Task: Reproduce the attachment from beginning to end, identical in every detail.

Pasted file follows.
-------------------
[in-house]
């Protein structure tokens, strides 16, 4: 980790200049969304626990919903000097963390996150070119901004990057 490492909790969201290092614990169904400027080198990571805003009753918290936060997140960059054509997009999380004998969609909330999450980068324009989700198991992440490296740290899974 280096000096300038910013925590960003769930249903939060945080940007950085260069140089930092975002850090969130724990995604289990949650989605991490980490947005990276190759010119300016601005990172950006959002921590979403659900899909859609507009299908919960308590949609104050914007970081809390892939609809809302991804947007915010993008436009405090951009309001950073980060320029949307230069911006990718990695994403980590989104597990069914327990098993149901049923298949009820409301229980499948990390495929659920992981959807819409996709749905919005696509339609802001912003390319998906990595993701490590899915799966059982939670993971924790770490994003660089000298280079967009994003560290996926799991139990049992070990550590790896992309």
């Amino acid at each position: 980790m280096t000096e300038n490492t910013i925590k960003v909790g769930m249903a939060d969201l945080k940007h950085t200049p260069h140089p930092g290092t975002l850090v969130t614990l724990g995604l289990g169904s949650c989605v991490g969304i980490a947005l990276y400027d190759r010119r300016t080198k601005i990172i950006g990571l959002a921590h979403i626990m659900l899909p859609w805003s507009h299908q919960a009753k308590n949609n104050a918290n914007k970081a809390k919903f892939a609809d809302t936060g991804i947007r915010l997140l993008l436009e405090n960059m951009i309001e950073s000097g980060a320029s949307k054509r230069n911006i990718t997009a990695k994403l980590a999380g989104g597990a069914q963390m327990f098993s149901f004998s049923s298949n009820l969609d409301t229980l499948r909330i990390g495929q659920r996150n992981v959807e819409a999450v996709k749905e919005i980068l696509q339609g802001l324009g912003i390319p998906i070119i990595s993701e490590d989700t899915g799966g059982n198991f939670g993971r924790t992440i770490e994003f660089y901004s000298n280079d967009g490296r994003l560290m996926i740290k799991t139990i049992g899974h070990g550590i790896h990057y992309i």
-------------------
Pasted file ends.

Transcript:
[in-house]
């Protein structure tokens, strides 16, 4: 980790200049969304626990919903000097963390996150070119901004990057 490492909790969201290092614990169904400027080198990571805003009753918290936060997140960059054509997009999380004998969609909330999450980068324009989700198991992440490296740290899974 280096000096300038910013925590960003769930249903939060945080940007950085260069140089930092975002850090969130724990995604289990949650989605991490980490947005990276190759010119300016601005990172950006959002921590979403659900899909859609507009299908919960308590949609104050914007970081809390892939609809809302991804947007915010993008436009405090951009309001950073980060320029949307230069911006990718990695994403980590989104597990069914327990098993149901049923298949009820409301229980499948990390495929659920992981959807819409996709749905919005696509339609802001912003390319998906990595993701490590899915799966059982939670993971924790770490994003660089000298280079967009994003560290996926799991139990049992070990550590790896992309």
């Amino acid at each position: 980790m280096t000096e300038n490492t910013i925590k960003v909790g769930m249903a939060d969201l945080k940007h950085t200049p260069h140089p930092g290092t975002l850090v969130t614990l724990g995604l289990g169904s949650c989605v991490g969304i980490a947005l990276y400027d190759r010119r300016t080198k601005i990172i950006g990571l959002a921590h979403i626990m659900l899909p859609w805003s507009h299908q919960a009753k308590n949609n104050a918290n914007k970081a809390k919903f892939a609809d809302t936060g991804i947007r915010l997140l993008l436009e405090n960059m951009i309001e950073s000097g980060a320029s949307k054509r230069n911006i990718t997009a990695k994403l980590a999380g989104g597990a069914q963390m327990f098993s149901f004998s049923s298949n009820l969609d409301t229980l499948r909330i990390g495929q659920r996150n992981v959807e819409a999450v996709k749905e919005i980068l696509q339609g802001l324009g912003i390319p998906i070119i990595s993701e490590d989700t899915g799966g059982n198991f939670g993971r924790t992440i770490e994003f660089y901004s000298n280079d967009g490296r994003l560290m996926i740290k799991t139990i049992g899974h070990g550590i790896h990057y992309i």